Long after my New Mexico experience with the magpies and crows and their raucous death watch over one of my pigeons, I carried the memory of the event with me and continued to wonder. Had I witnessed animal consciousness in the crows and magpies that gathered at the ‘funeral’ for a dead pigeon? And if this apparent interspecies empathy and interconnectedness wasn’t included in any definition of consciousness, it surely seemed like it should be. My research continued.
I read the book, Dogs That Know When Their Owners Are Coming Home (And Other Unexplained Powers of Animals) by Rupert Sheldrake. Sheldrake is a biologist with a Ph.D. from Cambridge, a pet owner and researcher. Taking special interest in dogs that seemed to know when their owners were coming home, he used a scientific approach to study the phenomenon in order to rule out the dogs’ routine, sense of smell, keen hearing ability, human cueing and familiar modes of transportation. With the usual explanations ruled out in the studies a human-animal interconnectedness along the lines of telepathy is the only reasonable conclusion he could come to. Sheldrake, as a scientist trained in the mechanistic scientific view of nature, has come to a more complex understanding through his experience and scientific studies.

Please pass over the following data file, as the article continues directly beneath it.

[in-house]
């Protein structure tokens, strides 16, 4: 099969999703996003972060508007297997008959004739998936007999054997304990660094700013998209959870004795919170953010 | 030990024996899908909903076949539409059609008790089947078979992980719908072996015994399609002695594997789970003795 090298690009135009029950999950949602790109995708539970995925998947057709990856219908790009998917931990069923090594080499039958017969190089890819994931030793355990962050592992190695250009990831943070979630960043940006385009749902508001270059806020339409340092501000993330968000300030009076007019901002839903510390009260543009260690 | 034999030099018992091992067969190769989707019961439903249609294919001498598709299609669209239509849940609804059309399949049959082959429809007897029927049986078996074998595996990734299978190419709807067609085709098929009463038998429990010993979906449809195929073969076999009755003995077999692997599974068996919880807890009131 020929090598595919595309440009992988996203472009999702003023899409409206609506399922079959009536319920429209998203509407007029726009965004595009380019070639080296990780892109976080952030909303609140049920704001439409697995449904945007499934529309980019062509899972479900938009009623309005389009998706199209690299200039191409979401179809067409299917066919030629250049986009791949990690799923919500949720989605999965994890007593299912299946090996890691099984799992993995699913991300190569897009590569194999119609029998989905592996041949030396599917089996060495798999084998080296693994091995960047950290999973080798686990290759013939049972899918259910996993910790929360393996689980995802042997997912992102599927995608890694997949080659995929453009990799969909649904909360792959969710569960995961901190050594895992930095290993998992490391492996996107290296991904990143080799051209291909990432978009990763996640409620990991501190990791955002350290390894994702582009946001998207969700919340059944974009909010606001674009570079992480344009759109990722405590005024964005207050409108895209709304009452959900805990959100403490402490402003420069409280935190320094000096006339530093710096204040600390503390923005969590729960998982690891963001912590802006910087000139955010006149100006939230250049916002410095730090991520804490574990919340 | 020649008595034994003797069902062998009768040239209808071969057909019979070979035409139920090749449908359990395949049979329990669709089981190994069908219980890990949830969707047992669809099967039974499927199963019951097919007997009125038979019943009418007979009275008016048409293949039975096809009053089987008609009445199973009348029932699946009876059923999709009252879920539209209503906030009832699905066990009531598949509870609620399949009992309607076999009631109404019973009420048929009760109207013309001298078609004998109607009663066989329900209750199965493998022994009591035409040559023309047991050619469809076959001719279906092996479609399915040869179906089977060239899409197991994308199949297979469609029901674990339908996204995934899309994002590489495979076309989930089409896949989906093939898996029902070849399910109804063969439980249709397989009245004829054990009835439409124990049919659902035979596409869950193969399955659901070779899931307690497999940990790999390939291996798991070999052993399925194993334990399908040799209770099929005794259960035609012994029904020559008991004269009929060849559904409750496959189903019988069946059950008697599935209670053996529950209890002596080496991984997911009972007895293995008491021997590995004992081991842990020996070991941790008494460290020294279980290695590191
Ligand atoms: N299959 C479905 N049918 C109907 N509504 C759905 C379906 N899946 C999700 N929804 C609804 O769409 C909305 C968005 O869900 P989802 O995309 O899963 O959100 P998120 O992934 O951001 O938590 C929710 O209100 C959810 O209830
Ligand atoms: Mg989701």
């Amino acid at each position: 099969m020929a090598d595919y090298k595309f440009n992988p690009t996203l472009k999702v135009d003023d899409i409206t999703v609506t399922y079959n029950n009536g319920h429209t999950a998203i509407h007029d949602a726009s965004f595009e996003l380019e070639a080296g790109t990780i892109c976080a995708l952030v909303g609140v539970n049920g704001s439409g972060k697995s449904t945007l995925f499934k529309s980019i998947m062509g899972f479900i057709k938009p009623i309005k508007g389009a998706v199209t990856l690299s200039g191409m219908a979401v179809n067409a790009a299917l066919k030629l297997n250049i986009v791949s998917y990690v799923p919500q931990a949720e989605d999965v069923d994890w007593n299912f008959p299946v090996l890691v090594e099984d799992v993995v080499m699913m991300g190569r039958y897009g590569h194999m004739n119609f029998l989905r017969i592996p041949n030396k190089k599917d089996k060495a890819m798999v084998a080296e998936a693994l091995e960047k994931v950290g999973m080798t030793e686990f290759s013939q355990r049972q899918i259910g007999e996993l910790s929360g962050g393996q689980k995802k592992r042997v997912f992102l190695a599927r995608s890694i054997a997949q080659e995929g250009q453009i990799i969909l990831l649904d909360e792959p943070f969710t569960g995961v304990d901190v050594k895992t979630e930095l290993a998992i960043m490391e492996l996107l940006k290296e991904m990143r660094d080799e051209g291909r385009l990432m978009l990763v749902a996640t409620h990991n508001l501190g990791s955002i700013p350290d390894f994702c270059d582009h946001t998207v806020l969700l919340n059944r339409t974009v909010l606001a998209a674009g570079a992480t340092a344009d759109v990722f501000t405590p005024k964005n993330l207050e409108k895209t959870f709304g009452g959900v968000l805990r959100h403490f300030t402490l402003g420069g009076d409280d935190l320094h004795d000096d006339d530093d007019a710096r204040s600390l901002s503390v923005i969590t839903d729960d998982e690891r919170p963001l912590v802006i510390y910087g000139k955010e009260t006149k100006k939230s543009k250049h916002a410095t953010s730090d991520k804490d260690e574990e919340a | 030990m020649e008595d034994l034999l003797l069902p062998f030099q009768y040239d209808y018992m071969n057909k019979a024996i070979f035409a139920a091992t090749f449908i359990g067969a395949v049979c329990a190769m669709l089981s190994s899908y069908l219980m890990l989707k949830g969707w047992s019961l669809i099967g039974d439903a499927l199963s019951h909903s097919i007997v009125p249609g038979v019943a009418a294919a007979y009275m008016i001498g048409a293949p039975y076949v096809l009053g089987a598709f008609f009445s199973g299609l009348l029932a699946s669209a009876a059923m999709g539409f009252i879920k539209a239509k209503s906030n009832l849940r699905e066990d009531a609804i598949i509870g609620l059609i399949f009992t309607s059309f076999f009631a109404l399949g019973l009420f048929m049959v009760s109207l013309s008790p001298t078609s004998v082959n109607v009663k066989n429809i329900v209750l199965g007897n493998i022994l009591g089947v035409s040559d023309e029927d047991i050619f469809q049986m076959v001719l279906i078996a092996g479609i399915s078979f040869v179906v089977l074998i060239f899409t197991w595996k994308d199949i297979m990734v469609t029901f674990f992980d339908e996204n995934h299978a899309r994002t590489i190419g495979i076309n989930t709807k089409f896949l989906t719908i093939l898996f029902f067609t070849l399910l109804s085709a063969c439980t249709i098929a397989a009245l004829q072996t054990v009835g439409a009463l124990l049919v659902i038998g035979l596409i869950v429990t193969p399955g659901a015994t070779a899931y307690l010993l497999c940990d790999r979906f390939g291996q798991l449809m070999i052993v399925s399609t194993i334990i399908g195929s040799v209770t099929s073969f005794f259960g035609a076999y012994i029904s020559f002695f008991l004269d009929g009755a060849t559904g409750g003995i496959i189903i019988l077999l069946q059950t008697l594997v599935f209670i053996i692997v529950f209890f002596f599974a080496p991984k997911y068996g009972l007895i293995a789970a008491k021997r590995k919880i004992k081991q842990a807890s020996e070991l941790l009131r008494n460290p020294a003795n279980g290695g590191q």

“The mechanistic theory of nature is a theory of nature, and one that I think is wrong, or at least too limited. It’s not an eternal truth.” Rupert Sheldrake
Rupert Sheldrake on YouTube
I have experienced similar interconnections with my own African Gray parrot, Sage and dogs, Livvie (now deceased) and Seurat. It is obvious to me that Sage is able to think abstractly – and there are near daily occurrences that demonstrate his telepathic connection to me. An example: when I think begin thinking about about leaving to make an appointment in town. His response – before I start making preparations is “See ya later!”. Similarly Seurat bounds in exhilaration if I think about taking him for a walk – before I reach for a leash or put on my shoes.
Then in late 2012 I received the email about the elephants of Thula Thula that pushed my wondering about in species interconnectedness into a full and brilliant spotlight.